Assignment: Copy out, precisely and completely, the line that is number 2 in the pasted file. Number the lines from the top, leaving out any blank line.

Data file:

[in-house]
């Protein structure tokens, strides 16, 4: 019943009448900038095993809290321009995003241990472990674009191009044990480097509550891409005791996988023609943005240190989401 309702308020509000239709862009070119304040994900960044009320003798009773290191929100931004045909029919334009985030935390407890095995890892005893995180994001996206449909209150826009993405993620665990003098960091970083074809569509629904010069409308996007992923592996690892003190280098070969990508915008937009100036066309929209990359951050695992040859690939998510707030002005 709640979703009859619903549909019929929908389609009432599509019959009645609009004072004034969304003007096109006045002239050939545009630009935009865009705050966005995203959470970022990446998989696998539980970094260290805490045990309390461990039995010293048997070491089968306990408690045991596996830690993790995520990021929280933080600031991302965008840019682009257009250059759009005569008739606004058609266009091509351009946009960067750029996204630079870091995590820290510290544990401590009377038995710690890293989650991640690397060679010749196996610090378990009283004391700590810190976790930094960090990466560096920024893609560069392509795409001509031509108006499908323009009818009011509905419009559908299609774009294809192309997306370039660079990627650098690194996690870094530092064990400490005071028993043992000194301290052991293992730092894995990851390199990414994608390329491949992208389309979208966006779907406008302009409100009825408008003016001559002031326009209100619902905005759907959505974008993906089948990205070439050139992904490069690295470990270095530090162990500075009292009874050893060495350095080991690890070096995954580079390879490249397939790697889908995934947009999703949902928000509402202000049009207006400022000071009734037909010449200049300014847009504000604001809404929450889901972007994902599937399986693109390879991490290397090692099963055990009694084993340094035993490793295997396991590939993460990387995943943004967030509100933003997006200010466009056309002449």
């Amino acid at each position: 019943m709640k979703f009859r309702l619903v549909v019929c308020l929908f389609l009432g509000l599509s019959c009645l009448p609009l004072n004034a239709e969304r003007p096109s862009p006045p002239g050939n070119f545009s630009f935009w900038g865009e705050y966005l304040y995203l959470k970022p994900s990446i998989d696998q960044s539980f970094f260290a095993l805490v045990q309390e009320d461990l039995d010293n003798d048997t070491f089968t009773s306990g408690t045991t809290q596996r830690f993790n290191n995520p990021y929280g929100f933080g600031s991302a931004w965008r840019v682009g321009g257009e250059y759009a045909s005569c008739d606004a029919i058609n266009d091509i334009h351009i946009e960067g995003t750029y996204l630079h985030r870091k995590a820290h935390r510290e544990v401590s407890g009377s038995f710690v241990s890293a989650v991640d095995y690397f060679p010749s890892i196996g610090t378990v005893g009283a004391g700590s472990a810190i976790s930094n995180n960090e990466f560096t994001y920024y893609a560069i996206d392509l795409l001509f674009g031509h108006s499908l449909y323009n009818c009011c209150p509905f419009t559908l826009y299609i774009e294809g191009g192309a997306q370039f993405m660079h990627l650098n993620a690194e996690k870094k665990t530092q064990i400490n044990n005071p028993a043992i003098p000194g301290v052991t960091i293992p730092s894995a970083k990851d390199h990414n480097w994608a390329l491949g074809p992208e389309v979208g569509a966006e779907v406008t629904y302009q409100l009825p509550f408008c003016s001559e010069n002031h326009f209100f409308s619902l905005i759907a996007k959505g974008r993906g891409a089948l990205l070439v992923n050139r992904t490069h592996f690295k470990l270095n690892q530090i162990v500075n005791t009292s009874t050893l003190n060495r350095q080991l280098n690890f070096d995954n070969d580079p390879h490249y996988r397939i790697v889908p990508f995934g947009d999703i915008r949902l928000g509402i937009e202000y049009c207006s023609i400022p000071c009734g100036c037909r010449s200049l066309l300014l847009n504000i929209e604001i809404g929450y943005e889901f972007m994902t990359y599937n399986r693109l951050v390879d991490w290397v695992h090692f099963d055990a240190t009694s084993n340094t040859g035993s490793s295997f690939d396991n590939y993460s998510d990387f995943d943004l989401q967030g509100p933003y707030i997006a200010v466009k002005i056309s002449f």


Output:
């Protein structure tokens, strides 16, 4: 019943009448900038095993809290321009995003241990472990674009191009044990480097509550891409005791996988023609943005240190989401 309702308020509000239709862009070119304040994900960044009320003798009773290191929100931004045909029919334009985030935390407890095995890892005893995180994001996206449909209150826009993405993620665990003098960091970083074809569509629904010069409308996007992923592996690892003190280098070969990508915008937009100036066309929209990359951050695992040859690939998510707030002005 709640979703009859619903549909019929929908389609009432599509019959009645609009004072004034969304003007096109006045002239050939545009630009935009865009705050966005995203959470970022990446998989696998539980970094260290805490045990309390461990039995010293048997070491089968306990408690045991596996830690993790995520990021929280933080600031991302965008840019682009257009250059759009005569008739606004058609266009091509351009946009960067750029996204630079870091995590820290510290544990401590009377038995710690890293989650991640690397060679010749196996610090378990009283004391700590810190976790930094960090990466560096920024893609560069392509795409001509031509108006499908323009009818009011509905419009559908299609774009294809192309997306370039660079990627650098690194996690870094530092064990400490005071028993043992000194301290052991293992730092894995990851390199990414994608390329491949992208389309979208966006779907406008302009409100009825408008003016001559002031326009209100619902905005759907959505974008993906089948990205070439050139992904490069690295470990270095530090162990500075009292009874050893060495350095080991690890070096995954580079390879490249397939790697889908995934947009999703949902928000509402202000049009207006400022000071009734037909010449200049300014847009504000604001809404929450889901972007994902599937399986693109390879991490290397090692099963055990009694084993340094035993490793295997396991590939993460990387995943943004967030509100933003997006200010466009056309002449």